BE has a spacey, almost distant quality that frankly took me by surprise.  There are definite tempo changes throughout the record, but everything sounds quieter and more subdued that DIFFERENT GEAR , STILL SPEEDING.  Standout tracks include the Lennon-esque “Iz Rite” and the quiet, dare I say introspective “Soon Come Tomorrow.”

The album has songs that should be rockers, like the third track “Face The Crowd,” but nothing on BE takes off like on Beady Eye’s first album.  So initially I was a bit underwhelmed by BE’s low-key shift, but after a few spins I warmed to the album. BE feels like a transitional album for Beady Eye.  On one hand, I’m a little sad Liam isn’t just doing Oasis 2.0 music…but on the other hand I’m glad he’s branching out into new territory—even if he that means we don’t get a few less raucous rockers.

I would be remiss, however, if I didn’t address BE’s most interesting song: “Don’t Brother Me.”  This is the song all of us Oasis fans have been waiting for—the one in which one of the Gallagher brother’s waves a white flag.  With lyrics like, “In the morning/I’ve been calling, I’m hoping you understand/All and nothing, I’ll keep pushing/Come on now, give peace a chance, take my hand, be a man” this is song is 100% aimed at Noel.  I know what it’s like to have a tempestuous relationship with a sibling, someone who you can both deeply love and feel tremendous anger towards.  “Don’t Brother Me” probably isn’t going to mend any Gallagher family fences (Liam sings about being sick of  “your lying, skimming, and you crying”) but it’s a start.

The worst thing I could say about BE (and actually I did this during much of Noel’s HIGH FLYING BIRDS) is that during most of the songs I found myself singing the chorus of “Fade Away” that ultimate-classic of an Oasis song: “While we’re living, the dreams we had as children fade away…”

BE gets an (un-ironic) “B”.

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LouFest 2012: Day #1 Wrap-UP

I’ve never before attended a festival concert.  That’s kinda strange considering how much I love live music, right?  Well here in the States, festivals aren’t quite as common as over in say, Europe.  In fact, the festivals we have here are pretty damn tame by comparison.  Back in their heyday, I remember seeing footage of Oasis shows overseas that had larger attendance than the population of my hometown.  I live in a mediuml-large American city, St. Louis, and though we are a college town, we really don’t get very many massive music festivals (I don’t count traveling travesties like Van’s Warped Tour or Oz Fest). However, thanks to a relatively new festival (this is the third year) St. Louis finally has a rock festival worth talking about.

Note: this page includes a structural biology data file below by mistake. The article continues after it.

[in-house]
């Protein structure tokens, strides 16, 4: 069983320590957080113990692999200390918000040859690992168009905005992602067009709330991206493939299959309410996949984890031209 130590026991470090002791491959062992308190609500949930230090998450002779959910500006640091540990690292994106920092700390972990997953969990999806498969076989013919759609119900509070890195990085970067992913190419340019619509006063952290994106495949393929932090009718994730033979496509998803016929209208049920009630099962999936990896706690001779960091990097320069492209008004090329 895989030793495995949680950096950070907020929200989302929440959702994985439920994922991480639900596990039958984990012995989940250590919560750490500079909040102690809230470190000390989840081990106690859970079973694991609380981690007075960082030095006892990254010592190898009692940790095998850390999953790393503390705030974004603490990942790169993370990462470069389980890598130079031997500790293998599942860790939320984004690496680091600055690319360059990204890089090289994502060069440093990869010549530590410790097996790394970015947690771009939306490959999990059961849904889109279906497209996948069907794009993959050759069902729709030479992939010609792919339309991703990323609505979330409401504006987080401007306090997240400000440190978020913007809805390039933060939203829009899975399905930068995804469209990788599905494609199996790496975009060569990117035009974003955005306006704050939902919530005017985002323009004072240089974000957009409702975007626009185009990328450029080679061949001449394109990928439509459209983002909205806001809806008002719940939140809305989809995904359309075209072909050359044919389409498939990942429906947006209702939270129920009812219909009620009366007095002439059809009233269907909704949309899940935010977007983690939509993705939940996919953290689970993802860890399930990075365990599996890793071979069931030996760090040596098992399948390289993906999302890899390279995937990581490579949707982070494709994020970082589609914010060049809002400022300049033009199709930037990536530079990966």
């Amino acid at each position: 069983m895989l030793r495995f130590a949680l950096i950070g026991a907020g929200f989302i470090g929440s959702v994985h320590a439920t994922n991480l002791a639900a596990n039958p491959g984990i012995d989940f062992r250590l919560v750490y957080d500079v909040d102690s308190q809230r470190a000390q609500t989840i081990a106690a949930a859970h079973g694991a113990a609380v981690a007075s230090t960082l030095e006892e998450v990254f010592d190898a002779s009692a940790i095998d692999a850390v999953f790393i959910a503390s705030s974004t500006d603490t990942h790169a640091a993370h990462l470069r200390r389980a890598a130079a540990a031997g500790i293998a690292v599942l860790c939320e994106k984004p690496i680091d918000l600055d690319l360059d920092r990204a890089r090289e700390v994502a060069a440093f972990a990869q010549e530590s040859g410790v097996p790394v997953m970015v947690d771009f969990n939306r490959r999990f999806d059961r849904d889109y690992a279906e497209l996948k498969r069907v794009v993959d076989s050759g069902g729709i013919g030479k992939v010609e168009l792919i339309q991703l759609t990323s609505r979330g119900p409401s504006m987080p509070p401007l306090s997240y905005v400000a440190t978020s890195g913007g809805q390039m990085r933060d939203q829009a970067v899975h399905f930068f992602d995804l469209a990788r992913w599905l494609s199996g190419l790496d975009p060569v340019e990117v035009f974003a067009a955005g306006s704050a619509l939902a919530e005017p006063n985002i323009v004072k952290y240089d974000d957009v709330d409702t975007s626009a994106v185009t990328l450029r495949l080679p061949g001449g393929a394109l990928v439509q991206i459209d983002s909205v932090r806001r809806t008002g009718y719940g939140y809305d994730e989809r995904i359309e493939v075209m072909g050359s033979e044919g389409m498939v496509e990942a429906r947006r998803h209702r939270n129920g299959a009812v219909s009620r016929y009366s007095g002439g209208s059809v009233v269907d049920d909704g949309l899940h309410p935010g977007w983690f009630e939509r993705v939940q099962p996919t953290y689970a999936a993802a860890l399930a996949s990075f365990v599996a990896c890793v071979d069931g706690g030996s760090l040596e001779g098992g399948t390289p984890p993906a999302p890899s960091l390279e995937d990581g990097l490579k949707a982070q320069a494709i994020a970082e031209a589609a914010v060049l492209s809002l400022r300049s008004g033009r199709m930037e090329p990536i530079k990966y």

Forest Park is the jewel of St. Louis.  That’s where our zoo and art gallery is located (both are free, both are awesome).  It’s a special place where St. Louis goes to return to nature and relax.  It’s also where I was married a few years back.  A festival concert located with the park is a great idea, and since I live within walking distance of the park (and I love rock) I decided to buy two day passes.  The bands this year are pretty good, I think.  This year’s headliners are Flaming Lips, Girl Talk, Dr. Dog, and Dinosaur Jr. Of the 16 bands performing this weekend, I’ve only see one live before–I saw Dr. Dog at an awesome, free in-store event at Vintage Vinyl many years ago (someday I’ll write a post about that with the footage I shot).

Anyway, I went down to the park right when the box office opened at noon to pick up our wrist bands (the Mrs. was along for this adventure).  Getting their super-early was nice because it gave us an opportunity to scope out the various vendors that had set-up shop.  Probably the best vendor was local record shop Euclid Records little “Festival Store.”  They had a nice fat stack of CD’s and *gasp* vinyl records for sale, representing all the bands on the line-up.  Other vendors of note were Sony, who had a PS3 mega-rig and Spotify (the killer-music service) had a big green bus where they were presumably trying to explain what the heck Spotify is.

Euclid Records Festival Store. Schweet shwag.

There was also a lot of really cool local restaurants and bars who’d come out to set up a little vending stall.  The place was a ghost town because it was so early so we took our leave until later that afternoon when around 4:00.  I felt bad skipping all the early Saturday bands, but I knew that because the majority of bands I wanted to see play tomorrow, I decided we’d better take it easy on Saturday.  After all, I’m getting to be a pretty old dude.